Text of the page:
What California Can Learn From Places Successfully Lifting Coronavirus Shelter-in-Place Orders
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What California Can Learn From Places Successfully Lifting Coronavirus Shelter-in-Place Orders

The state should look at the experience of Northern European countries that have been significantly and successfully relaxing restrictions over the last several weeks.

As California counties start to loosen their stay-at-home policies and go through the phases of re-opening, they should look at the experience of Northern European countries that have been significantly and successfully relaxing restrictions over the last several weeks.

These countries have been able to reopen schools and retail businesses without triggering unmanageable spikes in COVID-19 hospitalizations.

Denmark offers the most striking example.  After implementing an early and strict shelter-in-place order on March 11, before any coronavirus-related deaths in the country, it began a phased relaxation in mid-April. Denmark has now reopened a wide array of facilities including schools, restaurants, shopping malls, and is allowing public gatherings of up to 50 people.

Meanwhile, the total number of Danes hospitalized due to COVID-19 has continued to decline, falling below 200 recently after peaking above 500 in early April— in a nation of 5.8 million people, a bit less than live in the Bay Area.

Other nations that have been steadily opening schools and business establishments include Norway, Austria, and the Czech Republic.  Among larger European countries, Germany has been relaxing restrictions fastest, even allowing the resumption of professional soccer—without fans in stadiums last month.

Reopening in Northern Europe has not been accompanied by large outbreaks for various reasons. Denmark is offering coronavirus testing to every citizen.  Germany has utilized contact tracing to limit outbreaks. When establishments began their re-openings, they allowed fewer customers and required social distancing and use of face masks. But another possibility is that places like schools and stores, which reopened quickly, were never the primary sources of deadly contagion.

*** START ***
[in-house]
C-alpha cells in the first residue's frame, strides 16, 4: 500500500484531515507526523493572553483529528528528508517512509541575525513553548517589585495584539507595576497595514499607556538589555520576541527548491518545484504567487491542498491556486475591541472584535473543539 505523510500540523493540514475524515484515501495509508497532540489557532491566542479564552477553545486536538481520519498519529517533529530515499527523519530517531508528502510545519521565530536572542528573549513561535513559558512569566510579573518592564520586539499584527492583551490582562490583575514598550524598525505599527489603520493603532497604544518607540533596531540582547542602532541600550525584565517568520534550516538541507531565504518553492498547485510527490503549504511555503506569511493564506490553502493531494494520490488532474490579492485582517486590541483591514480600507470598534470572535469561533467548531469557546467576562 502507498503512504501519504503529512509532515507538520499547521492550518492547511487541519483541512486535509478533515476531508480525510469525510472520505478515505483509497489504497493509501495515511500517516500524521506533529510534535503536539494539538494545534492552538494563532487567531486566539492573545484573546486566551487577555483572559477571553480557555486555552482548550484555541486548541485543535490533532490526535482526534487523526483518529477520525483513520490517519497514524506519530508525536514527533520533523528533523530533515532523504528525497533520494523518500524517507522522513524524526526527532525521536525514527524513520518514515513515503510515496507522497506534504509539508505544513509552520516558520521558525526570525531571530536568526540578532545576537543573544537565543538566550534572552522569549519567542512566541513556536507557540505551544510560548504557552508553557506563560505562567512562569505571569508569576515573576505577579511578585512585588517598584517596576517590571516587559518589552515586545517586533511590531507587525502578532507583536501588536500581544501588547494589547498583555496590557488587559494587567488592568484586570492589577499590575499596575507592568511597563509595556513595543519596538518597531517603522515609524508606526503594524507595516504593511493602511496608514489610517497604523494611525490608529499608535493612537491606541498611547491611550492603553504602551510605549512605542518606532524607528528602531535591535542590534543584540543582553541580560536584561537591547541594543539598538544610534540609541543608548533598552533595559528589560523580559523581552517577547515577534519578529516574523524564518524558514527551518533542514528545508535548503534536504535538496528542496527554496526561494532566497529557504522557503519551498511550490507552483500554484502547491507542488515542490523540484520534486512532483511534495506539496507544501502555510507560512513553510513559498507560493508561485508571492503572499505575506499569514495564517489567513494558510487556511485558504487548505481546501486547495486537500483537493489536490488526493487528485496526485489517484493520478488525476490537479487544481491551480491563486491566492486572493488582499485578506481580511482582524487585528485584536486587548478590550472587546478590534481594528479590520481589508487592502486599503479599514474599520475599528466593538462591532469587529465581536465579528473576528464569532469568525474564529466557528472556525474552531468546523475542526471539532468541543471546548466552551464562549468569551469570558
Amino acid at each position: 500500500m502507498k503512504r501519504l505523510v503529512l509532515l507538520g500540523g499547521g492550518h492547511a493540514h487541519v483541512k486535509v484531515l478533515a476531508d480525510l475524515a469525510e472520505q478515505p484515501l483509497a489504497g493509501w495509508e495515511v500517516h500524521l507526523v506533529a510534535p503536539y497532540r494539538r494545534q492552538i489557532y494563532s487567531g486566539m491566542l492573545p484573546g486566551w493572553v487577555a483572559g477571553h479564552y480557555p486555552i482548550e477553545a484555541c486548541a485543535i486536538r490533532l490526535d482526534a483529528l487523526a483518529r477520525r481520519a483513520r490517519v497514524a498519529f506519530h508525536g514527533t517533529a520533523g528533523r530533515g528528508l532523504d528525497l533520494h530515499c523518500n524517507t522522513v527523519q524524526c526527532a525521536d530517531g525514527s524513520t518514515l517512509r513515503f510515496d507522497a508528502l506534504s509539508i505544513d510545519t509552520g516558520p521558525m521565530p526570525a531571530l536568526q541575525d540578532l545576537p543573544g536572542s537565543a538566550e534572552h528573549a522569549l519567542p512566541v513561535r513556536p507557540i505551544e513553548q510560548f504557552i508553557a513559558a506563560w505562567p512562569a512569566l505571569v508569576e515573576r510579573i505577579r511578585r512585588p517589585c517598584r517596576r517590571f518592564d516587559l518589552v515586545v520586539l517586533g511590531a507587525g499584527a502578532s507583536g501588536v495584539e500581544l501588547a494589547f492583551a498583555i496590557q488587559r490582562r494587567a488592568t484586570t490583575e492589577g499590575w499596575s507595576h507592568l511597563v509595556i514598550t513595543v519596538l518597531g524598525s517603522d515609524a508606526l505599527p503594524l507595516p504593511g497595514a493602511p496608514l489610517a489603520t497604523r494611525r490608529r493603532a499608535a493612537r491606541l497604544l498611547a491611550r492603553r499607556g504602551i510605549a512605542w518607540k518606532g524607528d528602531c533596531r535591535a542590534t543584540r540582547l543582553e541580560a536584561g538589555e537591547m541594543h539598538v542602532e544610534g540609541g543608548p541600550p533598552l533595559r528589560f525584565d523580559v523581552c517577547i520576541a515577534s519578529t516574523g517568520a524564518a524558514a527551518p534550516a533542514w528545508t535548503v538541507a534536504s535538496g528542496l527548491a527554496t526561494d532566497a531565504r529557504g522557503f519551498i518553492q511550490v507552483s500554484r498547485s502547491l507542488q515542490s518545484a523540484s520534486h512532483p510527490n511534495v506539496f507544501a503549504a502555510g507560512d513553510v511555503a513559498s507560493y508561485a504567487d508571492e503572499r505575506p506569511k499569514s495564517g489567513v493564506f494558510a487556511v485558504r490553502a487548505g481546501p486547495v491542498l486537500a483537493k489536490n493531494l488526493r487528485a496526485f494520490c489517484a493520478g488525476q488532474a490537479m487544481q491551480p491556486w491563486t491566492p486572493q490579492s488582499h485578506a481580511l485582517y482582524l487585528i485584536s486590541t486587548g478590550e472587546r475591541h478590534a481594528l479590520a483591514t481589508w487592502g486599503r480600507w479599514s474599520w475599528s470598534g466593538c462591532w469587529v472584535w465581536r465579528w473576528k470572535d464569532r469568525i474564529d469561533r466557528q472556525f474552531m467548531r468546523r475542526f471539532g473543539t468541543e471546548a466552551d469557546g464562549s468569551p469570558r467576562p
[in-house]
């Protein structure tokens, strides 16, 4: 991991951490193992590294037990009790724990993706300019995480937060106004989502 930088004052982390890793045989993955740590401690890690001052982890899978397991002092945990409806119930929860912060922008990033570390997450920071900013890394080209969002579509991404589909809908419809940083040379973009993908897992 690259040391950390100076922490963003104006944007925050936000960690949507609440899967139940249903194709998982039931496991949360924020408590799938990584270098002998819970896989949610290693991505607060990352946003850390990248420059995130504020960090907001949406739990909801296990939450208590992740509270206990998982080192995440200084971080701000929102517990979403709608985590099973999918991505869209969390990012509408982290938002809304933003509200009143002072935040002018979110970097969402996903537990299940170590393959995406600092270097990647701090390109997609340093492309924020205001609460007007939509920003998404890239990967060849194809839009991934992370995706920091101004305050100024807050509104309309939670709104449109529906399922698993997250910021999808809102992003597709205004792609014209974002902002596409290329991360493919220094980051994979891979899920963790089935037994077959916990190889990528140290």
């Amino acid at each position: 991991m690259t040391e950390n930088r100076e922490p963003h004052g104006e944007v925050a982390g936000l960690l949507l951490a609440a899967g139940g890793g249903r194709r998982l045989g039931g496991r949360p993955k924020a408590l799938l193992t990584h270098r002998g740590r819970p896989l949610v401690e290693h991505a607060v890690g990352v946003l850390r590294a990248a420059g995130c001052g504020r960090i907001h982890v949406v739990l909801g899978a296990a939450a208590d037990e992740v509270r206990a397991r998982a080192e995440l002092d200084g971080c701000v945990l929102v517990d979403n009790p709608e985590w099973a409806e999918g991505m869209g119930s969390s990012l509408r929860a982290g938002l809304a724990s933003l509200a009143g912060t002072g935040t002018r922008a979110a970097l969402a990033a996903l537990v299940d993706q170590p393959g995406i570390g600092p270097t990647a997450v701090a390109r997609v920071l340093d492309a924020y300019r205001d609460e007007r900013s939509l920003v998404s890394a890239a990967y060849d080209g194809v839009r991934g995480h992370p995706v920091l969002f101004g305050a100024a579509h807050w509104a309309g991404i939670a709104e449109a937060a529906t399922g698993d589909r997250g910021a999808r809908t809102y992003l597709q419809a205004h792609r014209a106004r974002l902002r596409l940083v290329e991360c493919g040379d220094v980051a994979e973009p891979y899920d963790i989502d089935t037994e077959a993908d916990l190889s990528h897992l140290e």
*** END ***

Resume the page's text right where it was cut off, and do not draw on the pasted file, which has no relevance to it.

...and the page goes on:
In contrast to California’s schools being shut down, Denmark swiftly reopened schools and is holding many classes outside where the coronavirus doesn’t spread as easily. Anecdotal evidence suggests that the haphazard, unplanned shift to online learning across California has produced mixed results, with low-income children dealing with the largest access problems and facing the worst learning outcomes.

Among the worst coronavirus outbreaks the US has seen have been in nursing homes, where there is extended physical contact between residents and caregivers, and in meatpacking plants, where workers are close to one another and temperatures are kept artificially low.

Other places that the virus seems to spread include homes, hospitals, buses, and trains – none of which were subject to the state’s lockdowns.

Similarly, California’s supermarkets, hardware stores, and places like Target and Walmart remained open throughout the lockdowns. In other US states, hair salons, fitness facilities and other businesses opened without major spikes in hospitalizations.

The move to reopen has been fastest in red states, which, unfortunately, helped fan a counterproductive political divide over public health policy. And President Trump, who has pushed a variety of conspiracy theories and recently accused a reporter of trying to be “politically correct” because he left his mask on while asking Trump a question, helped politicize nearly everything surrounding the coronavirus pandemic.

In contrast, in Northern European countries the relaxation of lockdowns enjoyed cross-party support. Leaders from across the political spectrum worked together to find ways to balance the imperatives of retaining jobs and businesses, minimizing social isolation, and keeping the virus in check.

It has been weeks since California successfully flattened the coronavirus curve. The goal was never to get cases down to zero, but to ensure hospitals and the health care system weren’t overwhelmed.

As the overall number of coronavirus cases continues to grow in the weeks ahead, it is important to note that in addition to public health priorities, the shutdowns and limitations need to be judged on their potential harms to school children, workers, and small businesses — all of whom are suffering. And that places like Denmark show it is possible to take a balanced approach that substantially reopens the economy without a spike in COVID-19 hospitalizations or deaths.

A version of this column first appeared in the Orange County Register

Marc Joffe is a senior policy analyst at Reason Foundation.